But if you don’t, through pressure of time, carelessness etc, are you responsible for the acts of violent others?
What if you, or a subeditor, fails to save redacting changes? What if you miss a name? What if you describe a landmark, a cafe, a tattoo that identifies someone?
The idea that even the most insouciant publication of hot information should remove the protection of journalism is a category error. Yes yes, if someone compiles a hit list of names and addresses and publishes it on “www.globalnews69lol.com”, it is absent protection.
But the Afghan War logs were published clearly as journalistic exposure of a war shrouded in secrecy, and with the participation of mainstream outlets — who were all in such doldrums in the digital age that they were desperate to attach themselves to WikiLeaks’s cyber expertise.
Indeed, the Assange case makes clear how catch-all this can be. When later on WikiLeaks released the full Cablegate archive online, they were roundly criticised — not least by David Leigh, one of The Guardian’s Cablegate operatives.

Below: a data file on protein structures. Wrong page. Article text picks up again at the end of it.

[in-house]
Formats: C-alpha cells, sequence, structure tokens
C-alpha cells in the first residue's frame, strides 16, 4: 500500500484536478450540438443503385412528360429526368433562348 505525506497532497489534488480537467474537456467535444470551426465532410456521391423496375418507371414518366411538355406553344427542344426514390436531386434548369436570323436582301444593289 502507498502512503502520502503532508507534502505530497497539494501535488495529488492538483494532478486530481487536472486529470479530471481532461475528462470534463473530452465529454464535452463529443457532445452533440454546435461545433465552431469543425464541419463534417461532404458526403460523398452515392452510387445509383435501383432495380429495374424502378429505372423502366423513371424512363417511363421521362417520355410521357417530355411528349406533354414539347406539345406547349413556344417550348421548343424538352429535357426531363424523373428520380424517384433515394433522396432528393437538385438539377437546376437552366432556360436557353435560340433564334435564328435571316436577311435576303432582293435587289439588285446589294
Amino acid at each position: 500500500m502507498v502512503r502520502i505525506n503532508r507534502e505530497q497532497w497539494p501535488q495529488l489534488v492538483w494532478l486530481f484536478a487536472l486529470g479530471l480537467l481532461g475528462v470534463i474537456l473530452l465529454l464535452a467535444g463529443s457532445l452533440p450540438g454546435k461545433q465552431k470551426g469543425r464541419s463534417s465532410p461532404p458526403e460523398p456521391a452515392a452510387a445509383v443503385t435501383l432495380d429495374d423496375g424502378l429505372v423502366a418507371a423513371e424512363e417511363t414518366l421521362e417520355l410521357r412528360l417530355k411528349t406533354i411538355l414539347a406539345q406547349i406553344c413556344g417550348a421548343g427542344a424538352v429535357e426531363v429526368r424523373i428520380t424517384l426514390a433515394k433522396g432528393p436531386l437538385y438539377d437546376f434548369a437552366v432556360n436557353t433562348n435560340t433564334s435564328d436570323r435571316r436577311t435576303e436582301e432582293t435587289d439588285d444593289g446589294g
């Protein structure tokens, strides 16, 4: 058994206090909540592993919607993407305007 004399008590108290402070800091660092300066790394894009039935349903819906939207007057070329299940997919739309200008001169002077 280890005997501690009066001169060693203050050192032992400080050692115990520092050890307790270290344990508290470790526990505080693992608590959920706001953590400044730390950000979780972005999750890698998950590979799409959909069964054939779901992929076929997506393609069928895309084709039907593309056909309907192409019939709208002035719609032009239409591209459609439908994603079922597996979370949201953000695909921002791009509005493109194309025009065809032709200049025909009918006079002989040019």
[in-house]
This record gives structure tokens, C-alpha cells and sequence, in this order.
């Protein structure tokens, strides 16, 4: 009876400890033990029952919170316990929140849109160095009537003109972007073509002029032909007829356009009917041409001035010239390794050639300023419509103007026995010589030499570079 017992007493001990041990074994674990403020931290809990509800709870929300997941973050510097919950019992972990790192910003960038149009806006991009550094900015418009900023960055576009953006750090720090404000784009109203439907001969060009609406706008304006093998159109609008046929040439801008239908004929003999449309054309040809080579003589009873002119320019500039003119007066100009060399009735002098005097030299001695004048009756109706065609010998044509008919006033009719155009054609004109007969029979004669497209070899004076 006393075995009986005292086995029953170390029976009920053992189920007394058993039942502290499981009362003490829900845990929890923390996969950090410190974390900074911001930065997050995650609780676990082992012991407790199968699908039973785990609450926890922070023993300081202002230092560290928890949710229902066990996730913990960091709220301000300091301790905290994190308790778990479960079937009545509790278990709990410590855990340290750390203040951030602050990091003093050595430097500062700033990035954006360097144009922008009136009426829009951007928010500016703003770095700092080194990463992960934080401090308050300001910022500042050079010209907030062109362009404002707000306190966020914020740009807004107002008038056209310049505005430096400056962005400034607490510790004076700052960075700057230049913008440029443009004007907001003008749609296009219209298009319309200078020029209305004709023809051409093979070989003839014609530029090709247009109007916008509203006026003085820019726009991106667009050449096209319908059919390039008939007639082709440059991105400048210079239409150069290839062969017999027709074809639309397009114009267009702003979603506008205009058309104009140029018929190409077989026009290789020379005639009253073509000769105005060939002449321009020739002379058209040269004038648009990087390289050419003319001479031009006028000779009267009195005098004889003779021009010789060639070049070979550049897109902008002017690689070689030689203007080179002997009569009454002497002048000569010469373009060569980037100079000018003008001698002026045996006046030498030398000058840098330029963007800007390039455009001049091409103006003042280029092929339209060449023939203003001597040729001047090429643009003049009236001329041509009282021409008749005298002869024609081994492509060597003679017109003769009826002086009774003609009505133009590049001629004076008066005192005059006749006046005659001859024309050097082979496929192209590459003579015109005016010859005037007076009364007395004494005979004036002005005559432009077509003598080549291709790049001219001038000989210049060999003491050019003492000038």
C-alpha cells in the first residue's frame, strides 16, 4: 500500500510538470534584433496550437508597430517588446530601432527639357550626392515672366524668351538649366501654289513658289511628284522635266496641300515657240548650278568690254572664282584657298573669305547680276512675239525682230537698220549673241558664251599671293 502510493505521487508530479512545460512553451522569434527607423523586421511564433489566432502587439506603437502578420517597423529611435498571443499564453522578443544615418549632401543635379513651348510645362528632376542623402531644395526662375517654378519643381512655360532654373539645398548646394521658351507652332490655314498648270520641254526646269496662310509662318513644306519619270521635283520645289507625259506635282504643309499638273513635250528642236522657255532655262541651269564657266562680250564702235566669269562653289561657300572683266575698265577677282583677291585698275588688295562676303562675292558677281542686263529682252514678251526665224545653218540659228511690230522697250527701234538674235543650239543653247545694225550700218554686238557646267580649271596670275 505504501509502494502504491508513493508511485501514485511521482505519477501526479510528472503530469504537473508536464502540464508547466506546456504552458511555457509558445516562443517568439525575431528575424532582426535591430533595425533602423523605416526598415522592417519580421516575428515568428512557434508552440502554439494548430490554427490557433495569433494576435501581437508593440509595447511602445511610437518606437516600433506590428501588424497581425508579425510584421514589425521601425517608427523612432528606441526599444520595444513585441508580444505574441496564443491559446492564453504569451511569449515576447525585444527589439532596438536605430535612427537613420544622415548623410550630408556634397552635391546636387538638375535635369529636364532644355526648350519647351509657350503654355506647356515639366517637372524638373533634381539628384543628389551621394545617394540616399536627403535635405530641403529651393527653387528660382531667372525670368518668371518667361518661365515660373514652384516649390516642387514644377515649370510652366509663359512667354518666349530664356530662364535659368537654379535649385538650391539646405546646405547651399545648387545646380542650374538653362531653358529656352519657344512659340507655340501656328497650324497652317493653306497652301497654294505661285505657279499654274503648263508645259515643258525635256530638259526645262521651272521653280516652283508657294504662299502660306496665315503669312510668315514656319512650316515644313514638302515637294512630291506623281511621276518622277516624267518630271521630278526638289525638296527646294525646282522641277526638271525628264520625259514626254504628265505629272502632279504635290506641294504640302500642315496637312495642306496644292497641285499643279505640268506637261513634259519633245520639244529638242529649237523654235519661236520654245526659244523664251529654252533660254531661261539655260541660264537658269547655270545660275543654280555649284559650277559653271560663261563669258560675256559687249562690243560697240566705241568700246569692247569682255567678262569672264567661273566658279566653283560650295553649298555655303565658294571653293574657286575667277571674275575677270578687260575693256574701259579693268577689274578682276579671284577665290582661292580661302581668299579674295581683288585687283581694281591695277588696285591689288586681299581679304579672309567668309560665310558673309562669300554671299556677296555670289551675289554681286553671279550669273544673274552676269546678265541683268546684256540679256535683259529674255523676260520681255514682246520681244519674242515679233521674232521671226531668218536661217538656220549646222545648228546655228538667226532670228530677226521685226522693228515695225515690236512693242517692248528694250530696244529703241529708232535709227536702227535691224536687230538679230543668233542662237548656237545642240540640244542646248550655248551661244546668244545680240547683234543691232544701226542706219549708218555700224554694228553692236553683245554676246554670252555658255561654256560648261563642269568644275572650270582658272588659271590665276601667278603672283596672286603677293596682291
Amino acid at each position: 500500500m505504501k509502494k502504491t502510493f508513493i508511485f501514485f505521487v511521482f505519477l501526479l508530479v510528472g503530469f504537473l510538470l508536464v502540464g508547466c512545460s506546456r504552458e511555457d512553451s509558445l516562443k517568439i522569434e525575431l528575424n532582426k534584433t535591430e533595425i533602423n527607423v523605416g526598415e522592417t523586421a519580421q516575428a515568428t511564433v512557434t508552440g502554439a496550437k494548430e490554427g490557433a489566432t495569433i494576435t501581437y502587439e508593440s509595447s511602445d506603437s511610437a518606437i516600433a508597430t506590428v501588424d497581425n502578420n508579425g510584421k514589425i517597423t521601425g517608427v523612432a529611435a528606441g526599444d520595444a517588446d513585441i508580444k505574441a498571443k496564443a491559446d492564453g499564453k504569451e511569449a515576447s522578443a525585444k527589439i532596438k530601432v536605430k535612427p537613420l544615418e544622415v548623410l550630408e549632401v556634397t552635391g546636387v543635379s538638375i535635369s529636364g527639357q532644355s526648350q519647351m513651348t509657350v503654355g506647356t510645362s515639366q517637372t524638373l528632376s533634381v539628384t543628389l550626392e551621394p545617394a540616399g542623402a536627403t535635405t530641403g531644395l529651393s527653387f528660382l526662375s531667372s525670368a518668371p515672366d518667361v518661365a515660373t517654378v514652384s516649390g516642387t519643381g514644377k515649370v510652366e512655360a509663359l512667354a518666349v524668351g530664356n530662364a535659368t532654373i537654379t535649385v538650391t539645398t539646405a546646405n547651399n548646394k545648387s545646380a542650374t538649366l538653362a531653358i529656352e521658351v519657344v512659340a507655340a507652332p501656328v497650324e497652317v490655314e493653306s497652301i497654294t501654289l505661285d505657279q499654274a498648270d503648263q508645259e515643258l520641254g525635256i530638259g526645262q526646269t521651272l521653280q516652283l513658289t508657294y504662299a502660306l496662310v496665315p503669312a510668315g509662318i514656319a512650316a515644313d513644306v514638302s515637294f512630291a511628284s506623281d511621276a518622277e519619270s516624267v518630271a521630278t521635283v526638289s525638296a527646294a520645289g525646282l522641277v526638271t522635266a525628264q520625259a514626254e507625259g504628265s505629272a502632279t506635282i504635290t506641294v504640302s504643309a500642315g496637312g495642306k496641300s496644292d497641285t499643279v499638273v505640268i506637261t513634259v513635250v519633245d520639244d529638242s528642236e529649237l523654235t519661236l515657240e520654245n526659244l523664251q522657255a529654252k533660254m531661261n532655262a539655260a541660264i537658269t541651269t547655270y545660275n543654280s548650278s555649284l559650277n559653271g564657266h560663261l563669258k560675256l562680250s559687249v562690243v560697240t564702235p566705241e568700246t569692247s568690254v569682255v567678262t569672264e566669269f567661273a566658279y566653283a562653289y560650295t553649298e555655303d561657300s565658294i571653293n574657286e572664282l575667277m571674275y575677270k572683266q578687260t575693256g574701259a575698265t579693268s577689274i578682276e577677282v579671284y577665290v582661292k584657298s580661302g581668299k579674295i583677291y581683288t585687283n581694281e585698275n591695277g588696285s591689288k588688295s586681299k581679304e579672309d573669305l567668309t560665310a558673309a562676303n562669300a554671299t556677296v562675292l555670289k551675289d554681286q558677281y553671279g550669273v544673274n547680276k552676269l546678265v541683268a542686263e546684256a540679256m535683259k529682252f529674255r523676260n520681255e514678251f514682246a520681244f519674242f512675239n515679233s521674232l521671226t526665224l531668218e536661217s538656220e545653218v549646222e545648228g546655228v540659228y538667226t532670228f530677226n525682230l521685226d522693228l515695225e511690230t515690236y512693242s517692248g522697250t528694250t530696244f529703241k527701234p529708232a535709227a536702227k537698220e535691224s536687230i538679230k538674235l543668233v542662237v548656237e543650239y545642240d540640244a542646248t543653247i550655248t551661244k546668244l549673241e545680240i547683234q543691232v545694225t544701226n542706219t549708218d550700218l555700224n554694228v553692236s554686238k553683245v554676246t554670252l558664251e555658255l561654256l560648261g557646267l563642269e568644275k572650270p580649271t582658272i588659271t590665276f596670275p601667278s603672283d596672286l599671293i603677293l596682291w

Yet, as WikiLeaks then pointed out, there were numerous encrypted versions of the Cablegate archive already floating around online — which were made accessible when the full long decryption password to them was made available by … David Leigh and Luke Harding in their quickie book on Cablegate, done so in order to heighten the book’s cloak-and-dagger atmosphere.
Is Leigh culpable for anything anyone does after accessing the archive using the password he provided? Of course not.
The US government is playing to the new ethos of “safety” to present all risk associated with journalism as illegitimate. It is a new and malign development in the global crackdown on standard journalistic practice.
The Assange hearings aren’t a sideshow to that — they’re a beta test of what interlocked states can get away with. Mainstream editors should be campaigning on this before they end up in their own trials-that-aren’t-trials.
Still, maybe they’ll be spared the glass screens and the dock; from what Assange has won them. Again.